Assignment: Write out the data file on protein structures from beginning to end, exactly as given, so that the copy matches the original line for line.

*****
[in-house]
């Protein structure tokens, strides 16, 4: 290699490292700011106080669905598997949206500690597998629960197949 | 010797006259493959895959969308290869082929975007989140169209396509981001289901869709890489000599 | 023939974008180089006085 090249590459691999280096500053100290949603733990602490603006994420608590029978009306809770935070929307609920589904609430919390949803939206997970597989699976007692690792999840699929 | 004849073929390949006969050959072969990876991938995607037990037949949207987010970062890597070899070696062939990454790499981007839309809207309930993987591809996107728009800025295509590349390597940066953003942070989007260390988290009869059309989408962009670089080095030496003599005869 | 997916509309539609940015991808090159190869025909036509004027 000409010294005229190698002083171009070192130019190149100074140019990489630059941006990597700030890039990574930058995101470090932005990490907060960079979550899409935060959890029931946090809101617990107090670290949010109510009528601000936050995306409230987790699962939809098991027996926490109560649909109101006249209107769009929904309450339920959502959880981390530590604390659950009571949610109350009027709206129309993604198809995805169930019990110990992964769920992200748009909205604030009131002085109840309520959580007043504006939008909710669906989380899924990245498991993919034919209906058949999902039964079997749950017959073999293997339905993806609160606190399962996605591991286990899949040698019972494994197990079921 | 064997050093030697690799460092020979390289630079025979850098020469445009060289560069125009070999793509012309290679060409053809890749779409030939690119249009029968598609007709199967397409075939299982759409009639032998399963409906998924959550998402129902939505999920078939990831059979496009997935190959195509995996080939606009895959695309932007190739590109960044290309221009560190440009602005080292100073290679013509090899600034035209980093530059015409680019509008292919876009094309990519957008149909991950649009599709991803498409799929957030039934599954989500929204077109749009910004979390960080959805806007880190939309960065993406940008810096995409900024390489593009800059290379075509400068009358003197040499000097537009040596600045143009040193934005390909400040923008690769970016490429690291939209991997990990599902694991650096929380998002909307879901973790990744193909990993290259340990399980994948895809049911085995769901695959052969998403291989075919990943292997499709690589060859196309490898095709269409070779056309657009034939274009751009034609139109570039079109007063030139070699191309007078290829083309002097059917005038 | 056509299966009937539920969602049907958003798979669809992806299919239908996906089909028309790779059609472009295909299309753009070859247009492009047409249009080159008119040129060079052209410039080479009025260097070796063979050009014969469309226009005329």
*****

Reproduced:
[in-house]
């Protein structure tokens, strides 16, 4: 290699490292700011106080669905598997949206500690597998629960197949 | 010797006259493959895959969308290869082929975007989140169209396509981001289901869709890489000599 | 023939974008180089006085 090249590459691999280096500053100290949603733990602490603006994420608590029978009306809770935070929307609920589904609430919390949803939206997970597989699976007692690792999840699929 | 004849073929390949006969050959072969990876991938995607037990037949949207987010970062890597070899070696062939990454790499981007839309809207309930993987591809996107728009800025295509590349390597940066953003942070989007260390988290009869059309989408962009670089080095030496003599005869 | 997916509309539609940015991808090159190869025909036509004027 000409010294005229190698002083171009070192130019190149100074140019990489630059941006990597700030890039990574930058995101470090932005990490907060960079979550899409935060959890029931946090809101617990107090670290949010109510009528601000936050995306409230987790699962939809098991027996926490109560649909109101006249209107769009929904309450339920959502959880981390530590604390659950009571949610109350009027709206129309993604198809995805169930019990110990992964769920992200748009909205604030009131002085109840309520959580007043504006939008909710669906989380899924990245498991993919034919209906058949999902039964079997749950017959073999293997339905993806609160606190399962996605591991286990899949040698019972494994197990079921 | 064997050093030697690799460092020979390289630079025979850098020469445009060289560069125009070999793509012309290679060409053809890749779409030939690119249009029968598609007709199967397409075939299982759409009639032998399963409906998924959550998402129902939505999920078939990831059979496009997935190959195509995996080939606009895959695309932007190739590109960044290309221009560190440009602005080292100073290679013509090899600034035209980093530059015409680019509008292919876009094309990519957008149909991950649009599709991803498409799929957030039934599954989500929204077109749009910004979390960080959805806007880190939309960065993406940008810096995409900024390489593009800059290379075509400068009358003197040499000097537009040596600045143009040193934005390909400040923008690769970016490429690291939209991997990990599902694991650096929380998002909307879901973790990744193909990993290259340990399980994948895809049911085995769901695959052969998403291989075919990943292997499709690589060859196309490898095709269409070779056309657009034939274009751009034609139109570039079109007063030139070699191309007078290829083309002097059917005038 | 056509299966009937539920969602049907958003798979669809992806299919239908996906089909028309790779059609472009295909299309753009070859247009492009047409249009080159008119040129060079052209410039080479009025260097070796063979050009014969469309226009005329």